Here’s how I track down memory leaks in my .Net apps – level 400

I was planning on posting this anyway, but Steve’s post has convinced me to do it sooner.  Here are methods and tools I use to track down memory leaks in my applications. 

  • First, I profile my app.  I do web applications, so I’ll use Application Center Test that comes with VS 2003 EA, but you can also use the free tool, Microsoft Application Stress Tool.

  • I run perfmon while the stress tool is running.  The stress tool will push my app to the limit and simulate heavy traffic.  Here are counters I ALWAYS look at:

    • # of Excepts Thrown /sec (0 is the number you are shooting for.

    • Gen 0 heap size

    • Gen 1 heap size

    • Gen 2 heap size (this is where your memory will likely accumulate.  If you have objects that won’t go away, they will end up here and end up taking up ALL your memory)

    • Large Object Heap size

    • Application Restarts (if your memory usage gets too high, ASP.NET might automatically restart the AppDomain, and you’ll be able to see it here).

    • Any others you feel are appropriate.

  • Run the stress tool while watching the performance counters.  Your memory usage should go up and down but overall remain consistent.  If your gen 2 keeps getting bigger and bigger and bigger, then you probably have a memory leak.

  • Here is how I go about finding out exactly what objects are taking up all my gen 2 memory

    • Bookmark the C# Team’s Tools page.  There are several memory profilers to choose from.  There are several commercial products you can buy, but I chose to try the free one: Allocation Profiler.  I also tried NProf, but it seemed to profile processor performance and not memory (unless I used it wrong).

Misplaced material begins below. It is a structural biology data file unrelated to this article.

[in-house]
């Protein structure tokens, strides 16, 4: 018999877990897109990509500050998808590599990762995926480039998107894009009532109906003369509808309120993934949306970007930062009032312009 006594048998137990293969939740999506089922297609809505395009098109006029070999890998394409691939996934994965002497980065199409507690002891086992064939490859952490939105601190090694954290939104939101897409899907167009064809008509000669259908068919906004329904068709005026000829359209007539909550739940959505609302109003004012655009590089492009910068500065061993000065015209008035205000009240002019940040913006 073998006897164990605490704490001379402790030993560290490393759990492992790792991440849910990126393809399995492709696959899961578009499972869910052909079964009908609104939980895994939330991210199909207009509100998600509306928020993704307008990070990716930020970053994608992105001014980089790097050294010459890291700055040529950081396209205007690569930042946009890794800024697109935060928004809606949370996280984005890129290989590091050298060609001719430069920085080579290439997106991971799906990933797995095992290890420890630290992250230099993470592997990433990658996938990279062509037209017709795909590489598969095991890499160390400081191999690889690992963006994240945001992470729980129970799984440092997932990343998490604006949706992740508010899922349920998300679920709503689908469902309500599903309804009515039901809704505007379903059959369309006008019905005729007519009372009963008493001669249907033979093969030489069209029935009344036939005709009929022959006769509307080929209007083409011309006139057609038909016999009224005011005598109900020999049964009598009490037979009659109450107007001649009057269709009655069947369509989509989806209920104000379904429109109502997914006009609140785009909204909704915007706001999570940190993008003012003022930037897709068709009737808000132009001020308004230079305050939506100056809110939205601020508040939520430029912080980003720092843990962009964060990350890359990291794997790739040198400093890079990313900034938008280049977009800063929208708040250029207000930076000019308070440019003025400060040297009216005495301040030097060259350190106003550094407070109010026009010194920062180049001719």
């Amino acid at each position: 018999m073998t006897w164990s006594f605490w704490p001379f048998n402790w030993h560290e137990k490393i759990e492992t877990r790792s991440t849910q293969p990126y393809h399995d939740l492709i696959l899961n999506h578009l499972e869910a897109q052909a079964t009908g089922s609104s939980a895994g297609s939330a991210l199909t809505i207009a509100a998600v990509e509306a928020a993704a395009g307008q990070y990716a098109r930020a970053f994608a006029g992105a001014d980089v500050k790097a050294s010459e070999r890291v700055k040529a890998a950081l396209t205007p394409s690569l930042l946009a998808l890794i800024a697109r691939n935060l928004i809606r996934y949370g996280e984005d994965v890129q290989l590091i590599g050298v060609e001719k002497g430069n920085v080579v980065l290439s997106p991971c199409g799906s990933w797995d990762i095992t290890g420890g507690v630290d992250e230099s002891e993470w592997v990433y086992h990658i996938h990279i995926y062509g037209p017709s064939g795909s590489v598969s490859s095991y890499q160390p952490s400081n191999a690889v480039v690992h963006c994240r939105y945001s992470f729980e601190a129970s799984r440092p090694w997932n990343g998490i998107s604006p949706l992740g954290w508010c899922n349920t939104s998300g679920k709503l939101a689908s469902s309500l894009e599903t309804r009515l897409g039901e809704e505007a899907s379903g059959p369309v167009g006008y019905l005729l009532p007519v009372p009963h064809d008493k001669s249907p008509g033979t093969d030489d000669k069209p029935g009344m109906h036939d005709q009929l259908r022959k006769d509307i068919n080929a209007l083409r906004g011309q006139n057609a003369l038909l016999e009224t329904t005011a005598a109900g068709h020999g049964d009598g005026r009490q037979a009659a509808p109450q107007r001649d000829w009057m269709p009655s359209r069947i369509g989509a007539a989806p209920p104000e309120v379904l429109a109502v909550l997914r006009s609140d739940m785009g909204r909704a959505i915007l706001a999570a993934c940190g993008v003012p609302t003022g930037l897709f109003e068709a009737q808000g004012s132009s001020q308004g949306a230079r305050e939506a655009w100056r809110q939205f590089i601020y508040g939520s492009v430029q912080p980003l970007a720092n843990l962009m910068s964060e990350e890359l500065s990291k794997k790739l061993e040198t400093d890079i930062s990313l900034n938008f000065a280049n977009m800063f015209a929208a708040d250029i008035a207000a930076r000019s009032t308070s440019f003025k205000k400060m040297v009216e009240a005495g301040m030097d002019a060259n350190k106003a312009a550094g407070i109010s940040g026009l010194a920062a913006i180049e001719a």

• Note, for AllocationProfiler or NProf to work, you have to modify your machine.config file’s <processModel/> node to have username=“SYSTEM“ instead of “machine“.

    • Open AllocationProfiler, and have it start profiling your app.

    • I would run the stress tool on my web apps to generate a lot of traffic.  When I’m done, I stop profiling.  Application Profiler generates some good graphs from its logfile.  I look at where the memory is allocated, and I see generation 2 has a bunch of stuff.  I can see what types make up the most memory.  You can also look at the contents of the managed heap with other views, and you can drill down and determine what is taking up all your memory.  Once you have found the offending type, you can dig into your code and look for no-nos.

  • Read my previous post about my nasty memory leak.

  • If would also do you good to read Jeffrey Richter’s book: Applied Microsoft .Net Programming in C#.  It has a great section about the managed heap and garbage collector.

  • Once you know how the managed heap and garbage collector work in .Net (and no sooner), you can evaluate your code for scenarios where long-lived objects keep references to other objects and thereby prohibit the garbage collector from reclaiming their memory.

  • Example:  If you have a long-lived object that has long strings as members, the memory those strings consume cannot be collected as long as the long-lived object is alive. 

I hope this helps someone find memory leaks in their application.  Practice makes perfect, and I had to read books and articles to understand the inner workings of the CLR before I could effectively analyze my code for leaks.